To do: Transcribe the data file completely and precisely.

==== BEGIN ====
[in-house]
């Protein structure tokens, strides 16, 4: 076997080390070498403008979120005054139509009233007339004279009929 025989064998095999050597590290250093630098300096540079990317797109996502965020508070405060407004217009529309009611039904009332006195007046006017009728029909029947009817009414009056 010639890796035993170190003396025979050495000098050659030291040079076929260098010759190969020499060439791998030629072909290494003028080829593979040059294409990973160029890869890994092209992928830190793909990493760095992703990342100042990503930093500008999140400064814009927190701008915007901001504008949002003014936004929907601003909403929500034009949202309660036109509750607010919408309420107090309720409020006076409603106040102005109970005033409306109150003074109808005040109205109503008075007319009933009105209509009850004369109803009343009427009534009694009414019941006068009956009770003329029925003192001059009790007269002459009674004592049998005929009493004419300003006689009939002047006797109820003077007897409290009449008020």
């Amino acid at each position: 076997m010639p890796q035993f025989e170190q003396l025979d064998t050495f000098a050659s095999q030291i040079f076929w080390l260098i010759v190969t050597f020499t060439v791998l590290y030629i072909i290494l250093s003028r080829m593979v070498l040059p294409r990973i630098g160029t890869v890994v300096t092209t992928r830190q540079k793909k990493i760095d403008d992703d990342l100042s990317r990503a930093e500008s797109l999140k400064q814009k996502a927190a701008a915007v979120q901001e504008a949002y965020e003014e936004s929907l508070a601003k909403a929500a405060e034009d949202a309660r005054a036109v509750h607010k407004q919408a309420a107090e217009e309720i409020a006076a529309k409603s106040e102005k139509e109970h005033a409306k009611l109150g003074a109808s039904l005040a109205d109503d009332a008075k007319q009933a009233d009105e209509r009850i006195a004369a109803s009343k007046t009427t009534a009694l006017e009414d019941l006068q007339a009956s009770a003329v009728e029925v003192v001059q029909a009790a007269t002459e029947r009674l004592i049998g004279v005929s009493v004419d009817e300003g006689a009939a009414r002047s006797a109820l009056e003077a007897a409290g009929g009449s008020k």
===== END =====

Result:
[in-house]
């Protein structure tokens, strides 16, 4: 076997080390070498403008979120005054139509009233007339004279009929 025989064998095999050597590290250093630098300096540079990317797109996502965020508070405060407004217009529309009611039904009332006195007046006017009728029909029947009817009414009056 010639890796035993170190003396025979050495000098050659030291040079076929260098010759190969020499060439791998030629072909290494003028080829593979040059294409990973160029890869890994092209992928830190793909990493760095992703990342100042990503930093500008999140400064814009927190701008915007901001504008949002003014936004929907601003909403929500034009949202309660036109509750607010919408309420107090309720409020006076409603106040102005109970005033409306109150003074109808005040109205109503008075007319009933009105209509009850004369109803009343009427009534009694009414019941006068009956009770003329029925003192001059009790007269002459009674004592049998005929009493004419300003006689009939002047006797109820003077007897409290009449008020």
């Amino acid at each position: 076997m010639p890796q035993f025989e170190q003396l025979d064998t050495f000098a050659s095999q030291i040079f076929w080390l260098i010759v190969t050597f020499t060439v791998l590290y030629i072909i290494l250093s003028r080829m593979v070498l040059p294409r990973i630098g160029t890869v890994v300096t092209t992928r830190q540079k793909k990493i760095d403008d992703d990342l100042s990317r990503a930093e500008s797109l999140k400064q814009k996502a927190a701008a915007v979120q901001e504008a949002y965020e003014e936004s929907l508070a601003k909403a929500a405060e034009d949202a309660r005054a036109v509750h607010k407004q919408a309420a107090e217009e309720i409020a006076a529309k409603s106040e102005k139509e109970h005033a409306k009611l109150g003074a109808s039904l005040a109205d109503d009332a008075k007319q009933a009233d009105e209509r009850i006195a004369a109803s009343k007046t009427t009534a009694l006017e009414d019941l006068q007339a009956s009770a003329v009728e029925v003192v001059q029909a009790a007269t002459e029947r009674l004592i049998g004279v005929s009493v004419d009817e300003g006689a009939a009414r002047s006797a109820l009056e003077a007897a409290g009929g009449s008020k």